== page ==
BMW Airhead motorcycle model, year and VIN errors
Showing BMW engine, frame and frame plate numbers
VIN means what?
The legal description of a vehicle is often defined as the Vehicle Identification Number or VIN. When you hear someone say VIN number, that is redundant, repetitive, tautologous and pleonastic 🙂 In other words, if you say “VIN number” you sound stupid.
In the prewar days most models didn’t have matching numbers on the frame and engine. After the war they matched up, until about 1980 and they again didn’t match.
In California, 40 years ago, a model was whatever year the dealer said it was. Commonly a dealer had an “old” one and lied on the title to make it appear to be what he had told the customer. I have seen this happen with a 3 year error. One customer actually bought a 1974 R90/6 in 78 as a 77. Boy, was he mad when he found out.
We have seen the California DMV transfer ownership and mess it up by 20 years. I have seen several BMWs that didn’t even exist. That is, the VIN wasn’t in any number system. I have seen BMW mis-stamp the VIN with an extra digit or skip a digit. I have even seen them overstamp it and it looked “stolen.”
I would trust the stamped frame number before a title. In California one can change engines all day long without changing the title. Not so with the frame, as the title must be modified. If your title is correct, consider it an accident. I am not implying that any government agency could make mistakes 🙂
If a new engine was ordered out of the parts book as a spare part, it came with no serial number stamped into the case. Different countries had different procedures for documenting a replacement engine, so it was left unstamped.
Samples of a BMW motorcycle VIN
This is an example of the engine number of a /2. It is located on the right side of the engine and just above the cylinder. This photo shows the cylinder removed. See the BMW logo stamp on each side of the 6 digit number? I believe you should find that stamp on any factory engine from 1950 to 1970. If an owner had installed an engine as a spare part, it would come with that same place completely blank. Since 56 BMW has used only that font for the /2. If you see a different font, no logo or anything suspicious, I suggest that you be very careful.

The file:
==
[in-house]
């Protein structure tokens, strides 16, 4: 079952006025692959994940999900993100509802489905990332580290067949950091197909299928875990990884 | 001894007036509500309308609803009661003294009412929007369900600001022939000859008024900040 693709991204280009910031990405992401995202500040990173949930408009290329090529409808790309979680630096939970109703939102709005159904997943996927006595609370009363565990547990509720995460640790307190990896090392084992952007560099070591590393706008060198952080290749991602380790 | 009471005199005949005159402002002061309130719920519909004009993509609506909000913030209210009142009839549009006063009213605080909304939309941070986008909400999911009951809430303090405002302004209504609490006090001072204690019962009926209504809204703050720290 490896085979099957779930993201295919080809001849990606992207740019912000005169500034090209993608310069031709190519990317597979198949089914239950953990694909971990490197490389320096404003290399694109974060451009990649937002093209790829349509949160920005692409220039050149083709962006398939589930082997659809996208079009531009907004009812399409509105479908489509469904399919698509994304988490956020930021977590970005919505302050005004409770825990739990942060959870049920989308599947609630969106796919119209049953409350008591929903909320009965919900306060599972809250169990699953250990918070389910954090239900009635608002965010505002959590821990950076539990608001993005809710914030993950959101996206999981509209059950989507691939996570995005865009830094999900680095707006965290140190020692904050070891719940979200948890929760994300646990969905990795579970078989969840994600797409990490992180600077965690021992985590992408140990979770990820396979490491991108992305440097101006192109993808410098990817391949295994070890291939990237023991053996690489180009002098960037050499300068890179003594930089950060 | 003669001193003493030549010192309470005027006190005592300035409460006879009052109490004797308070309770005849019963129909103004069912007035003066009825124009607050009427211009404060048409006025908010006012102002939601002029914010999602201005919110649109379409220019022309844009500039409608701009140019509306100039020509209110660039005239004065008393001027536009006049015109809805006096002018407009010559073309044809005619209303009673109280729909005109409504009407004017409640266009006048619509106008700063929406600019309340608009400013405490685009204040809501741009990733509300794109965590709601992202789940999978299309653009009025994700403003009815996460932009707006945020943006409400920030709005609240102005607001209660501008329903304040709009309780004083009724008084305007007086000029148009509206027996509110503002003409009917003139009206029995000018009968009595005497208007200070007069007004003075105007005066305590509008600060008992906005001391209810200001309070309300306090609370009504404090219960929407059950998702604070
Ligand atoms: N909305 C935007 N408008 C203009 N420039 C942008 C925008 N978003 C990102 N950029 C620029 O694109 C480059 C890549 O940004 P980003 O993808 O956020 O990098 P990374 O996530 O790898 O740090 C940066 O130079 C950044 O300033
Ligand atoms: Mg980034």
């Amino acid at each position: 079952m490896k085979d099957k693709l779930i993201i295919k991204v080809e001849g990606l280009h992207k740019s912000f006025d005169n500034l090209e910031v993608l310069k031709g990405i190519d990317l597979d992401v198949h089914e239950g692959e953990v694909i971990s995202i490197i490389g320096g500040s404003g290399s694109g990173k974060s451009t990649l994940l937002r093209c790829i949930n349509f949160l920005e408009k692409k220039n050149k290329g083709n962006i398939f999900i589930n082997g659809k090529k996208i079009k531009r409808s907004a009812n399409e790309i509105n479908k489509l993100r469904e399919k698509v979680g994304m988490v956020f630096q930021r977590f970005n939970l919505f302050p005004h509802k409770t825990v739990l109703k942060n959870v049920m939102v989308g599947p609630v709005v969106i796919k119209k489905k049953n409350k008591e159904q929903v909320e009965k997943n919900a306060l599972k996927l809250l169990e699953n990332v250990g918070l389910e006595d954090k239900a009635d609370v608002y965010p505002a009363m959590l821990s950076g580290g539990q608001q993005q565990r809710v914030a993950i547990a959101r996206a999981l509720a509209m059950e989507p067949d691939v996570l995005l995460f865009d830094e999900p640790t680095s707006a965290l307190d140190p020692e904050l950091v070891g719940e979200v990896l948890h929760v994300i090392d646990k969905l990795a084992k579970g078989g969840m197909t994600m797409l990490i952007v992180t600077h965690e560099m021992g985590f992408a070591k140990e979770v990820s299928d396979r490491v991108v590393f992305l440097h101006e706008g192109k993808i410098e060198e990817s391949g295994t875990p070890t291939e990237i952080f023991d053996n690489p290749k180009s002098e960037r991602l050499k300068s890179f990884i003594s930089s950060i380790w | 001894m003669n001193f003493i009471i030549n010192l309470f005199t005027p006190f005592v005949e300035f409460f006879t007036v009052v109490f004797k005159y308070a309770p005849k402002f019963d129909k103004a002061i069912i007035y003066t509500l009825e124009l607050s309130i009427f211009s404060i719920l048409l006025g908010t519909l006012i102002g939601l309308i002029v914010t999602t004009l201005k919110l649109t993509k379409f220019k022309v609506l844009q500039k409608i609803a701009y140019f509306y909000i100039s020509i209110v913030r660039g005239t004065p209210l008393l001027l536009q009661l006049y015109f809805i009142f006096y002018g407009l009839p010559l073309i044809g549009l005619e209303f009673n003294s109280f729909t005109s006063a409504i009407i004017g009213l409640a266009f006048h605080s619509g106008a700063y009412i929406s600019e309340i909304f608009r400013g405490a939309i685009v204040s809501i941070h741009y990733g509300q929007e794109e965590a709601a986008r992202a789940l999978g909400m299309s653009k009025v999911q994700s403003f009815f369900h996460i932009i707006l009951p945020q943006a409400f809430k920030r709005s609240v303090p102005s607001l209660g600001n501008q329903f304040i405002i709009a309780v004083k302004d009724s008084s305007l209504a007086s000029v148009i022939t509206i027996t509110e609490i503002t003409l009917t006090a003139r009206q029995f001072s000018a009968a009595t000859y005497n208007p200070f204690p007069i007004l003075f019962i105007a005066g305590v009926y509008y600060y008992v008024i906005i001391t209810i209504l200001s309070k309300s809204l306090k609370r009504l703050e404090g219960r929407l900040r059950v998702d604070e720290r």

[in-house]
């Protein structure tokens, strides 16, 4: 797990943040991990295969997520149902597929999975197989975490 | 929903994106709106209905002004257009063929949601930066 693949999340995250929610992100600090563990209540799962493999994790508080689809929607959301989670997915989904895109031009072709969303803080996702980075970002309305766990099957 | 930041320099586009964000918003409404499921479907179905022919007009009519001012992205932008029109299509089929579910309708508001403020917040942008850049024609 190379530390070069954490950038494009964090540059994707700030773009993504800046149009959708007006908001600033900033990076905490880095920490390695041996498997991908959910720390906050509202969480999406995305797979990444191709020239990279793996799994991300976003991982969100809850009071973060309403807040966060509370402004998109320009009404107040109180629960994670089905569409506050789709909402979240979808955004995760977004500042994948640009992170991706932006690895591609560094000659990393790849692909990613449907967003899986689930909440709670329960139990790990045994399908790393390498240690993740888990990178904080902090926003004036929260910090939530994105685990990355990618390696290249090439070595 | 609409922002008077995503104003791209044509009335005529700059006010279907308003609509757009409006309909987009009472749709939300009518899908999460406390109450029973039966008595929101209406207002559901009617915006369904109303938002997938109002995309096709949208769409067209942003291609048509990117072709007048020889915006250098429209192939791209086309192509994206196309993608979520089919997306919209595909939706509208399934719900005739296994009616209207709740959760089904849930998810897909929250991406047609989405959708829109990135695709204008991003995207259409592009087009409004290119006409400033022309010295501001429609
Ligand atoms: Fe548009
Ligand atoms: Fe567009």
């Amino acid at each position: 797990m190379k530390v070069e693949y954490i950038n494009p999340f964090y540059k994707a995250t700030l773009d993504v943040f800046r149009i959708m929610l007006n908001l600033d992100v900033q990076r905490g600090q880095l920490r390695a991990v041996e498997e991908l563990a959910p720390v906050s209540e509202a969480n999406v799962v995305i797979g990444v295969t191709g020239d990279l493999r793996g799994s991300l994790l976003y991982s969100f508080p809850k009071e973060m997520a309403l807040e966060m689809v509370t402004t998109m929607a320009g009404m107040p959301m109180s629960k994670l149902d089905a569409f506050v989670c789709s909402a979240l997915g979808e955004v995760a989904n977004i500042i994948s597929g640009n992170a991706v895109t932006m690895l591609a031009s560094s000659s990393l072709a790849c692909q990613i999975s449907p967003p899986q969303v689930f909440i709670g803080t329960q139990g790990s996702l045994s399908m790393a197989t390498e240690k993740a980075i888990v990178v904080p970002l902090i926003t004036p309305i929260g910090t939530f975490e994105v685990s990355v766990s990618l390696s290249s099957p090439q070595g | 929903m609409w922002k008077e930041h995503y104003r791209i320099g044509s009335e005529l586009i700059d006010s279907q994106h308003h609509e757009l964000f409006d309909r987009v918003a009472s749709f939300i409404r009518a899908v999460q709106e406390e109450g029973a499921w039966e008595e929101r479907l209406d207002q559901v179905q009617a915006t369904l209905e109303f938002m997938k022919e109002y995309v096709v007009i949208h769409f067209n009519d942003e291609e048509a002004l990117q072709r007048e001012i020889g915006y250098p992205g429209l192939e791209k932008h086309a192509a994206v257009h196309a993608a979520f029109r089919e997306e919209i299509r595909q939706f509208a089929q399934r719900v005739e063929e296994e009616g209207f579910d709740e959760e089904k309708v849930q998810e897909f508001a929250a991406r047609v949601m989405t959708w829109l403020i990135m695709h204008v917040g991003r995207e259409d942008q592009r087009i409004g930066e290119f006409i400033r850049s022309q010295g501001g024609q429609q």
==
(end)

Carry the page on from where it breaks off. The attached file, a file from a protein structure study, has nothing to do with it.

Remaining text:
This is an example of the engine number of a /5. See the factory logo only at the end of the 7 digit number? The /6 also has the logo at the end of the serial numbers.
The VIN is in the lower right 1/3 of the photo.
Here it is close up. See the logo at the end of the 7 digit string? It is the same on the /6 and maybe later too.
This is the VIN on a R51/3 engine. The engine is basically the same as the /2, but the VIN is on the left side, not the right side. See both BMW logos stamped in? Photo courtesy of Darryl Richman, thanks.
This is the VIN on the frame of the same R51/3. It is on the left side of the bike and on the casting that holds the rear plunger spring. The thick paint is covering up the two BMW logos. This is the location of the post war bikes until the very last of the /3 production, when the frame number was moved up to the side of the steering head.
This is the removable aluminum VIN plate (BMW frame plate) that is attached to the steering head. It came on every BMW until the /5, which has a paper/plastic one. This one of from the sport model, the R68. The photo was “lifted” from the German R68 site, thanks. The number on the plate has no legal standing. Authorities need to see the stamped in VIN with the BMW logo on each side.
A superb example of a plate. Photo provided by Duncan Lloyd, thanks.
For an explanation of 1980 and later, go to snowbum’s site.
For a list of VIN’s by model go to this site.
Click here for information on the BMW logo, or emblem.
Do you want to know the date that your BMW was built? Send email with the VIN to Andreas.Harz@partner.bmw.de and politely ask for information. He is a very nice man.
Does this request system still work in 2017? Let me know please.